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New Roof? How did you decide?

Discussion in 'Homeowners Corner' started by cwalchak, Mar 31, 2017.

  1. cwalchak

    cwalchak New Member

    Dec 8, 2012
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    I've noticed a lot of new roofs recently. It makes me worried that I need a new roof, though I don't see any problems with it. So, how do you decide if you need a new roof?
  2. stoner

    stoner Member

    Sep 20, 2006
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    One thing is time in service - how old is the current one? One visual piece of evidence is the presence of bits of the coating material in your gutters/drains, which means there is deterioration of the surface. Obviously if there is tearing or curling of shingles, that is bad too.

    Get a couple or three firms to give you an assessment to help sort out the truth.
    alg likes this.
  3. Mike-and-Kim

    Mike-and-Kim Member

    Feb 22, 2009
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    We saw some people getting them and asked around.

    It turns out there was a significant hail event last June so a lot of people are getting new roofs through insurance.
  4. jwf

    jwf Member

    Apr 3, 2009
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    I base it on three things.

    1. Everyone seems to be getting new roofs around me.
    2. The quality of the people 18 years ago that built my house such that my original roof will not last as long as one installed by competent builders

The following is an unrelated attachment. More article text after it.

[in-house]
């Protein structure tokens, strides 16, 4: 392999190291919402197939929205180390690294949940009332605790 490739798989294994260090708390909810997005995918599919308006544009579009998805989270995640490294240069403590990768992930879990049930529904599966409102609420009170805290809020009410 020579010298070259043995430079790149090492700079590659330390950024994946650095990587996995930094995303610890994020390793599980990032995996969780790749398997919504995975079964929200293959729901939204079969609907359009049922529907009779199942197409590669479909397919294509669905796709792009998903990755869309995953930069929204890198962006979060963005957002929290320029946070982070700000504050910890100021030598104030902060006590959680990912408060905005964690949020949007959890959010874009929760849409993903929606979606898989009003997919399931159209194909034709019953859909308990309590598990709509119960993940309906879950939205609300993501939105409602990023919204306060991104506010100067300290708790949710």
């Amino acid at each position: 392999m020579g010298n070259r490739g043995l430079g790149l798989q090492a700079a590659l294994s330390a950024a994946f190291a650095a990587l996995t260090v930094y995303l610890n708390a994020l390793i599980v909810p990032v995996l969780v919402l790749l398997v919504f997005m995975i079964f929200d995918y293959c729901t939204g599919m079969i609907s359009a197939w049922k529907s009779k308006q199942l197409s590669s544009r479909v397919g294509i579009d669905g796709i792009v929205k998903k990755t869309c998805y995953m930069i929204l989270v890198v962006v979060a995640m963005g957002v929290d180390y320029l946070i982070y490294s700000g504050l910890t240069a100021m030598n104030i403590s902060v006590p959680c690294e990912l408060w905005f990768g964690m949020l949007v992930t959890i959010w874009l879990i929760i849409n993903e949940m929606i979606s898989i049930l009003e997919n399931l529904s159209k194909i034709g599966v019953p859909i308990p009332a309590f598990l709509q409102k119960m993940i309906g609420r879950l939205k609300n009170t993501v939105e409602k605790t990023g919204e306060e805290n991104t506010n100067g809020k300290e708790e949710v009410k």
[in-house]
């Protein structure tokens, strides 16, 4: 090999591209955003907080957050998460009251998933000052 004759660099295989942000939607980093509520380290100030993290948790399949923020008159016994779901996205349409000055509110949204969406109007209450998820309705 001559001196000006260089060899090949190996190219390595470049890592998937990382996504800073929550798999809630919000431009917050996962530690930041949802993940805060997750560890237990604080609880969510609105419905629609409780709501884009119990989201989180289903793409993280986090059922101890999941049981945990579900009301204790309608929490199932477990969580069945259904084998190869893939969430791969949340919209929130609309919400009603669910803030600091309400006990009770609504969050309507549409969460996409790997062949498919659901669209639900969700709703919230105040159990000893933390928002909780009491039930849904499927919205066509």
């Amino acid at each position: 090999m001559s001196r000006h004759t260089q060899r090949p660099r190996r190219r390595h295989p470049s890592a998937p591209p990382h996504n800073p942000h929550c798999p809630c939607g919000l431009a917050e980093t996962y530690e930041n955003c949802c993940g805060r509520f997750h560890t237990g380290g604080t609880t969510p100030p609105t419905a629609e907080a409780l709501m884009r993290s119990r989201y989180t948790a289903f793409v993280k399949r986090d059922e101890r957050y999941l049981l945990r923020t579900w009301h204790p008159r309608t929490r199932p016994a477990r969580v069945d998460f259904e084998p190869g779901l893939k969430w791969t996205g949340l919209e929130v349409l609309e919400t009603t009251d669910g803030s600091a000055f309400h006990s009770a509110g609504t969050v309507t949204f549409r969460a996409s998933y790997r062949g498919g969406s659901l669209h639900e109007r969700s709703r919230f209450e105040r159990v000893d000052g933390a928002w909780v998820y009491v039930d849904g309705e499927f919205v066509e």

3. I found leaks in my garage this past Friday

    My guess is it is time for everyone that lives here to have their roofs checked now.
  5. flynnibus

    flynnibus Well-Known Member Forum Staff

    Oct 29, 2002
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    The surge is based on the hailstorm from last June. It caused what seemed like no immediate damage, but it did cause enough damage to the shingling system to justify it being replaced (even under insurance standards). Plus, most of the north of the community was built roughly 20 years ago.. which means the roofs are nearing the end of their expected life.

    Combine these factors...
    - your roof is nearing it's normal end of life. So in the near to mid future you'll have to replace it
    - if your roof is too old, and you have damage requiring a insurance claim, depreciation will mean you probably won't get enough in your claim to pay for the replacement
    - you usually have a time limit on how long after an event until you make a claim
    - you may worry about a claim boosting your rates. But a roof is not optional.. if you spend 15k to replace it w/o insurance due to normal age.. 15k buys a decade or more of increased premiums... and your rates may go up anyways due to all the claims in the area. So if both outcomes are inevitable, why not take the path that saves you money?

    TL:DR - Most of the Broadlands North homes are approaching 'new roof' age anyways.. and the June Hailstorm is enabling many to leverage their homeowners insurance to pay for a replacement

    It's that intersection of age and opportunity that makes it easier to decide to take a damage claim with your homeowners.

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